Compare and contrast, paying particular attention to the ways in which the authors express support of and opposition to the proposition.
Keith Richards, interviewed by Caitlin Moran in The Times (pay wall) (via Iain Martin):
What sort of education do we want to provide for our children and in what sort of environment? Those of us who work for the reform or phasing out of state-funded religious schools do so because we want every state school to be open to children of every background, no matter what their parents’ or their own beliefs – political, religious, or philosophical.
Here’s how you deal with inflation if you’re on the right. When your talking about public spending ignore the fact that it exists and pick a big scary misleading number to illustrate your point. And when talking about fiscal drag or granny’s savings, remember that inflation exists and complain about it.
With thanks to the usually superb John Cassidy, I humbly submit the above question to my esteemed colleague John Rentoul, for consideration for his outstanding series on Questions in Headlines to which the answer is No.
In last weekend’s column, I said that Nick Brown reacted badly when Ed Miliband told him that he wanted someone else as Labour chief whip. I said that Brown had appealed to Ed Balls to back him. I have now spoken to Brown, who says that this is not so.
Gerald Seib has written a typically well-informed piece on the surprising dispute between President Obama’s White House and the US Chamber of Commerce.
He has spoken at length to the Chamber’s Chief Executive, Thomas Donohue, and provides illuminating quotes in his colum from this morning’s WSJ.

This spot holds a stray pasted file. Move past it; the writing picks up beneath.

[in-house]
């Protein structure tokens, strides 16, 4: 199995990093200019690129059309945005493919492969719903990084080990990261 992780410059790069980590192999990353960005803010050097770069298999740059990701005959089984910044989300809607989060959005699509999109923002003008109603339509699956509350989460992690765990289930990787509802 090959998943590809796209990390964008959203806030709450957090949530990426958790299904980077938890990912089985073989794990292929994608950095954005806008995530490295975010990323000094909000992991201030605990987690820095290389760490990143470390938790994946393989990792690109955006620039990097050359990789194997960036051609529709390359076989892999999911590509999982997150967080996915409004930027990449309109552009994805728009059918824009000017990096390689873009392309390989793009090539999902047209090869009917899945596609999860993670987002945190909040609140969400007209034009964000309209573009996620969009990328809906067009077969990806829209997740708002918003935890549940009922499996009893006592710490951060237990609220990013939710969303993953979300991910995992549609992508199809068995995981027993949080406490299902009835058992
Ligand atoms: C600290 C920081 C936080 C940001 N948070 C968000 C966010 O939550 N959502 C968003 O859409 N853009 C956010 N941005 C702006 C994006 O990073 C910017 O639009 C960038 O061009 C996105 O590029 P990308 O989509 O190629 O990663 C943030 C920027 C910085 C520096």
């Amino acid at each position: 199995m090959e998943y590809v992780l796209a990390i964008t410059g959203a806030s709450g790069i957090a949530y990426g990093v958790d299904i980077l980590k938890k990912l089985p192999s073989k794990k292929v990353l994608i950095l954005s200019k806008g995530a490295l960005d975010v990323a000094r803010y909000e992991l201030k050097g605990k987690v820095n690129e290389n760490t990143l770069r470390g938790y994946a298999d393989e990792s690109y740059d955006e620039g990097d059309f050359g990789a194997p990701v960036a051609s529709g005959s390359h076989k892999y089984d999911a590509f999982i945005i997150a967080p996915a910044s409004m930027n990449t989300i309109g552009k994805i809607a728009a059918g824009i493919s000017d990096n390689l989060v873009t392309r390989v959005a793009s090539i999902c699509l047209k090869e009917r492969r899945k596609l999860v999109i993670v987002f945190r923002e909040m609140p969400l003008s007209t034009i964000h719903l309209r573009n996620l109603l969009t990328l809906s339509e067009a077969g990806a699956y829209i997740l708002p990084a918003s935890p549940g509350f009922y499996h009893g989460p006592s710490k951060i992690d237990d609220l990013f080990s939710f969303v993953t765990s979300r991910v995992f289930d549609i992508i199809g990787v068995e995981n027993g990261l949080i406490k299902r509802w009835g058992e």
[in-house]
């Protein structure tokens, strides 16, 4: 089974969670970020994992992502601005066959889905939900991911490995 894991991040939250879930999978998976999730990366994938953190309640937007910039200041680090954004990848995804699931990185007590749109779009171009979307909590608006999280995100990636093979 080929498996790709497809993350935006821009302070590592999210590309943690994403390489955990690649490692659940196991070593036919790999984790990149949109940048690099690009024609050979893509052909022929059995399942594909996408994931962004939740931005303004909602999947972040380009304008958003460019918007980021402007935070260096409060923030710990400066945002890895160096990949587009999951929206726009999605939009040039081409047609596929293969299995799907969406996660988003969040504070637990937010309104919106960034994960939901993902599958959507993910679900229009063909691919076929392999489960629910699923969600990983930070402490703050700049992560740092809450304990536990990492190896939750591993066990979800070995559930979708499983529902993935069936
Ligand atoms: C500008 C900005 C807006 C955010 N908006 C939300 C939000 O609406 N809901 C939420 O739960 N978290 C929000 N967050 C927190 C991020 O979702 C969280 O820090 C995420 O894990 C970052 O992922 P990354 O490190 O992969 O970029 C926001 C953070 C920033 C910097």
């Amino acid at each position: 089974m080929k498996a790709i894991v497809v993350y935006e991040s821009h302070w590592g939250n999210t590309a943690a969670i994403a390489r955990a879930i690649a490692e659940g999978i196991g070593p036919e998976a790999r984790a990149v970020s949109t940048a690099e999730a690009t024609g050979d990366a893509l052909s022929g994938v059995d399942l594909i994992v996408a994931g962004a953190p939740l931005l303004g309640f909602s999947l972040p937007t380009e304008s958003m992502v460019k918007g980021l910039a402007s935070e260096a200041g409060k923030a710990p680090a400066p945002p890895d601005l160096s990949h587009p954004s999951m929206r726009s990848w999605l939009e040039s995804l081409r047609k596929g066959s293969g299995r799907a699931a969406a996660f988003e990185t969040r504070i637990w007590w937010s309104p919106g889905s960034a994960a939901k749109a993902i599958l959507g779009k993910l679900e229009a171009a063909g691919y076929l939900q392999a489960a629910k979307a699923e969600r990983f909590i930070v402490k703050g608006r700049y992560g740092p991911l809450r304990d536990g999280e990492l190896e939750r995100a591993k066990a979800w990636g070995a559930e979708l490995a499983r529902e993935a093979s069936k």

The relationship between business and society is undergoing a huge shift, but the reasons for such a growing disconnection are exactly those issues which need to be addressed in order to reignite wealth creation, and ultimately economic recovery, but how can business get back on side with society?
“Everyone knows” that there are only two possible outcomes to the Chilcot inquiry into the Iraq war. It will be (a) a whitewash or (b) a light tap on the wrist out of all proportion to the terrible crimes committed by Bush, Blair continued p94. No surprise, then, that anti-war people are preparing, once more, [...]
Several commentators (including James Forsyth and Nick Robinson) have pointed out that Nick Clegg, Vince Cable and Danny Alexander were the leading members of a tightly-knit group of politically-motivated men who sought unsuccessfully in 2008 to reverse the Liberal Democrat policy of support for a graduate tax and opposition to tuition fees.
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